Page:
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"At a very young age, Dag did not have a morbid fear of death, but saw it as the great challenge of life. Part of a poem he wrote in Markings illustrates this idea when he writes: 'Tomorrow we shall meet, death and I.' And death, he adds, 'shall thrust his sword into one who is wide awake. But in the meantime how grievous the memory of hours frittered away'"

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Home » Lives of Spiritual Unfolding » Dag Hammarskjold

Statesman


Throughout his graduate career, Dag suffered because he felt that his ideas were not as well accepted as they should have been. He was always exploring new approaches which were not welcome in the traditional academic setting. His academic interest began to shift over from an emphasis in research and economics toward that of government service, where he became most successful. It was also as a student, when he was in his early 20s, that Dag began to develop a real spiritual life. It was an inner search and was completely secret from those around him. He began to write a diary which was published after his death as Markings, a beautiful book on his thoughts and philosophy. In this book he wrote about everything that he thought and felt, especially about his devotion to God. Dag was also influenced by another Swede at this time named Bertil Ekman, a student who died at the age of twenty six. Dag copied something from this young Swede which reflects very well what they both were feeling at the same time: "It is not enough to believe in immortality with mind and heart alone. That belief must be part of the will which may then be wholly directed towards death." He then wrote: "Death must inspire longings toward life, not away from it." At a very young age, Dag did not have a morbid fear of death, but saw it as the great challenge of life. Part of a poem he wrote in Markings illustrates this idea when he writes: "Tomorrow we shall meet, death and I." And death, he adds, "shall thrust his sword into one who is wide awake. But in the meantime how grievous the memory of hours frittered away."

Death as a companion, as a reminder of the preciousness of the few hours we have on this earth, was an important concept to Dag. He was a very self-disciplined person, and the social behavior of most of the people he came into contact with bothered him greatly. He felt that too many people frittered hours away talking about things that were not really important. He was very disappointed in people who did not want to talk about anything serious. He had a real love for the inner, spiritual life and was not able to find anyone to share this love. He felt that it was a terrible thing, to waste time. This high standard he maintained throughout his lifetime. It was something that he never talked about publicly, and his view of society and the superficial ways in which people related were not revealed until after his death. Many people criticized him for this because they were offended by what he said. They thought that he was a very hard person. But actually Dag Hammarskjold simply had a desire for perfection for others and for himself.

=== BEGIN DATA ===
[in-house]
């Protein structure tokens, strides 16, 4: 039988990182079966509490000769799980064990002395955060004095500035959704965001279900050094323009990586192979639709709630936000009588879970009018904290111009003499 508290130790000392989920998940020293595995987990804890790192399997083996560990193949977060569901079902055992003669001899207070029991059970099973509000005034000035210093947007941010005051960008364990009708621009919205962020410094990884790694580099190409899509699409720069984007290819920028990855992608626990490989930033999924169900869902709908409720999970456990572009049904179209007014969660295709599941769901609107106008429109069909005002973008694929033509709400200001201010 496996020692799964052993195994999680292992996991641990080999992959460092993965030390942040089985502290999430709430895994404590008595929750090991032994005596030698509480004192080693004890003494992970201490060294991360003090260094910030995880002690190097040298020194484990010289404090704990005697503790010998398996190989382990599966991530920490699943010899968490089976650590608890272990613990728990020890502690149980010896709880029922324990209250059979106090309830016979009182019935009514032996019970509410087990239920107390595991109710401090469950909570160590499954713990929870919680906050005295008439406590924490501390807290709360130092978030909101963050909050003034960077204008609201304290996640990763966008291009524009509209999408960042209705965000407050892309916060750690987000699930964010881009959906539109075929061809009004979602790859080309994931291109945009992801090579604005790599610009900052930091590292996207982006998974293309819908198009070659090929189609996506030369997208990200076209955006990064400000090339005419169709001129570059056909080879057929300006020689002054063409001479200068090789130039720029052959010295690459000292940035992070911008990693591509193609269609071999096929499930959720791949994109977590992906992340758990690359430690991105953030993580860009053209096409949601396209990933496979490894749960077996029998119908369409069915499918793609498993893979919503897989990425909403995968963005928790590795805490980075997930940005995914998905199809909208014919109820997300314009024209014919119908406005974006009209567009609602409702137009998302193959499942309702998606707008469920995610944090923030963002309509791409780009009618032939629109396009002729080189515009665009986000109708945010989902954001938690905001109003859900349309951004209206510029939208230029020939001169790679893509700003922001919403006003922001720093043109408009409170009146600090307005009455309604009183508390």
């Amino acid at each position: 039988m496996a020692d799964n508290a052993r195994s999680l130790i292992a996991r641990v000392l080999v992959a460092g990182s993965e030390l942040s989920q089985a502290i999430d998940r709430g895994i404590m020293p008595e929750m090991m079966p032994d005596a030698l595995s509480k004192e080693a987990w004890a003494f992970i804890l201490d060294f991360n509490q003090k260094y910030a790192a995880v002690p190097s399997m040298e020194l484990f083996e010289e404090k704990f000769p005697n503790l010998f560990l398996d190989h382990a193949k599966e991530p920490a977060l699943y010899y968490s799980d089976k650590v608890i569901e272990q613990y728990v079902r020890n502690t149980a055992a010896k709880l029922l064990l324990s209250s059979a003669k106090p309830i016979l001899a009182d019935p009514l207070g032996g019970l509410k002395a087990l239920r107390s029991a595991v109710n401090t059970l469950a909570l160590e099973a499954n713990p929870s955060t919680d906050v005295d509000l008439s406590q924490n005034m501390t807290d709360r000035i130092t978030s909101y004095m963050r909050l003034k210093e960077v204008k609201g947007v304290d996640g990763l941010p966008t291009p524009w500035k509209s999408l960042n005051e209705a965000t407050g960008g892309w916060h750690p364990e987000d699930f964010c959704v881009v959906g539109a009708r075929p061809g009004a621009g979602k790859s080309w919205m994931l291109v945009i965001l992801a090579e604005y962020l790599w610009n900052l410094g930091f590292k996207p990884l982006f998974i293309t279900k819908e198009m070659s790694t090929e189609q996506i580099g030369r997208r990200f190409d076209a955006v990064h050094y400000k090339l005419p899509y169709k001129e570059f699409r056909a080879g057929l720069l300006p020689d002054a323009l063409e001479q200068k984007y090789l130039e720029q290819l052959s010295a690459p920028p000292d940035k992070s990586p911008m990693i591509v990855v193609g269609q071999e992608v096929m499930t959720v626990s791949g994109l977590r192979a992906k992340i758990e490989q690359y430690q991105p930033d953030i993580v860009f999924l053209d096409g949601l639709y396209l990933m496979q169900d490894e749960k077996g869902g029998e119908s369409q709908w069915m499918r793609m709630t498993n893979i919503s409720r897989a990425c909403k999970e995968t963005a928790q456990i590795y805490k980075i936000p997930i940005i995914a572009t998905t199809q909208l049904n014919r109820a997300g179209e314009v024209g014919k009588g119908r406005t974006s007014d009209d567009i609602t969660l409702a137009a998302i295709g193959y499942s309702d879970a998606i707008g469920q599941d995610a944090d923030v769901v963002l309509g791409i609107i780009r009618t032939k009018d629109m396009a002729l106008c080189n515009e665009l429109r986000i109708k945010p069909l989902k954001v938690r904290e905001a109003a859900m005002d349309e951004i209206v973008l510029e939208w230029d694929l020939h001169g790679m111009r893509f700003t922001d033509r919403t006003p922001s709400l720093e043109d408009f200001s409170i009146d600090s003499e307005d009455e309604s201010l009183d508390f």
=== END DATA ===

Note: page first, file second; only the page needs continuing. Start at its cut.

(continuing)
Much of his early writing centers on this idea of perfection and his preoccupation with his own imperfections. He tended to be very critical of himself and had high personal expectations. He was a very strong person to be able to look at himself so honestly. It was a sign of real integrity, which came out in other aspects of his life, particularly his work in the United Nations.

Dag was influenced by the writings of Martin Buber. Dag developed a personal friendship with Buber, and they wrote many letters to each other. At the time of Dag's death, he was in the process of translating Buber's book, I and Thou into Swedish.

He was especially interested in Buber's views that in modern society we habitually distrust other people. What Buber called "existential mistrust" is an ingrained way of relating that is very distant and defensive. Dag agreed with this approach and recognized it as a real problem. He expanded the notion of Buber's idea-which referred to relationships on a person-to-person level-to that of relationships between countries, and he carried this out in his work as a diplomat.

He had a fine career in public service. He worked as a government advisor and for the Bank of Sweden. He was also a part of the group known as the Stockholm School of Economics, an organization of young economists who were developing new ideas. Apparently, Dag Hammarskjold was the first who coined the words "planned economy," an approach which Sweden later adopted.

He was not involved in the political arena very much because he was such a mixture of political ideas. Labels did not seem to fit him. People thought he was conservative and social democratic all in one. But he did reach a high level in government by becoming Secretary of State in the Swedish foreign office.

He was also famous for his ability to work. He was the one who would undertake the most difficult problems and finish them off, finding a solution to improve them. Dag Hammarskjold was also known for his moral stature, sense of justice, integrity, and wholehearted commitment to responsibility, all balanced by friendliness to co-workers. Three words that seemed to sum him up were trust, reliance, and good will. He was an extremely popular person in his work.

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